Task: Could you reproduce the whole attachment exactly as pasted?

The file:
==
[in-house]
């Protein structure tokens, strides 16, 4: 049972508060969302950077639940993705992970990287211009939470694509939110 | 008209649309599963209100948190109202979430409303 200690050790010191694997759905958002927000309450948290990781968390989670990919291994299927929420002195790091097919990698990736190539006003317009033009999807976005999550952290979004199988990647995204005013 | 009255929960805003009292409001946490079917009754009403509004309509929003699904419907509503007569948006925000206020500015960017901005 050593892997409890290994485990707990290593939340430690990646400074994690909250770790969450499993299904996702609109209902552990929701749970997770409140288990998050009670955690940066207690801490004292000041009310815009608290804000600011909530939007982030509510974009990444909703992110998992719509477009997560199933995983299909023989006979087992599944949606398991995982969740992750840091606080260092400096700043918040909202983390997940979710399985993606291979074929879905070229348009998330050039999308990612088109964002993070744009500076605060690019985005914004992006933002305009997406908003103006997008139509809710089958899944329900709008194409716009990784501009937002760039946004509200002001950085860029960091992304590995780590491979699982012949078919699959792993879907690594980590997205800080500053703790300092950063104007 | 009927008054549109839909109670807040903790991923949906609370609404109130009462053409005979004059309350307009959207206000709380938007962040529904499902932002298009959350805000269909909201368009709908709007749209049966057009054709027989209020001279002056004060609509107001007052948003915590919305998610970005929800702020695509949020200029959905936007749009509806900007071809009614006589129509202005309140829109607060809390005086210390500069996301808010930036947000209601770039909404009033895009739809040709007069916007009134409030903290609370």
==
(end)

[in-house]
């Protein structure tokens, strides 16, 4: 049972508060969302950077639940993705992970990287211009939470694509939110 | 008209649309599963209100948190109202979430409303 200690050790010191694997759905958002927000309450948290990781968390989670990919291994299927929420002195790091097919990698990736190539006003317009033009999807976005999550952290979004199988990647995204005013 | 009255929960805003009292409001946490079917009754009403509004309509929003699904419907509503007569948006925000206020500015960017901005 050593892997409890290994485990707990290593939340430690990646400074994690909250770790969450499993299904996702609109209902552990929701749970997770409140288990998050009670955690940066207690801490004292000041009310815009608290804000600011909530939007982030509510974009990444909703992110998992719509477009997560199933995983299909023989006979087992599944949606398991995982969740992750840091606080260092400096700043918040909202983390997940979710399985993606291979074929879905070229348009998330050039999308990612088109964002993070744009500076605060690019985005914004992006933002305009997406908003103006997008139509809710089958899944329900709008194409716009990784501009937002760039946004509200002001950085860029960091992304590995780590491979699982012949078919699959792993879907690594980590997205800080500053703790300092950063104007 | 009927008054549109839909109670807040903790991923949906609370609404109130009462053409005979004059309350307009959207206000709380938007962040529904499902932002298009959350805000269909909201368009709908709007749209049966057009054709027989209020001279002056004060609509107001007052948003915590919305998610970005929800702020695509949020200029959905936007749009509806900007071809009614006589129509202005309140829109607060809390005086210390500069996301808010930036947000209601770039909404009033895009739809040709007069916007009134409030903290609370």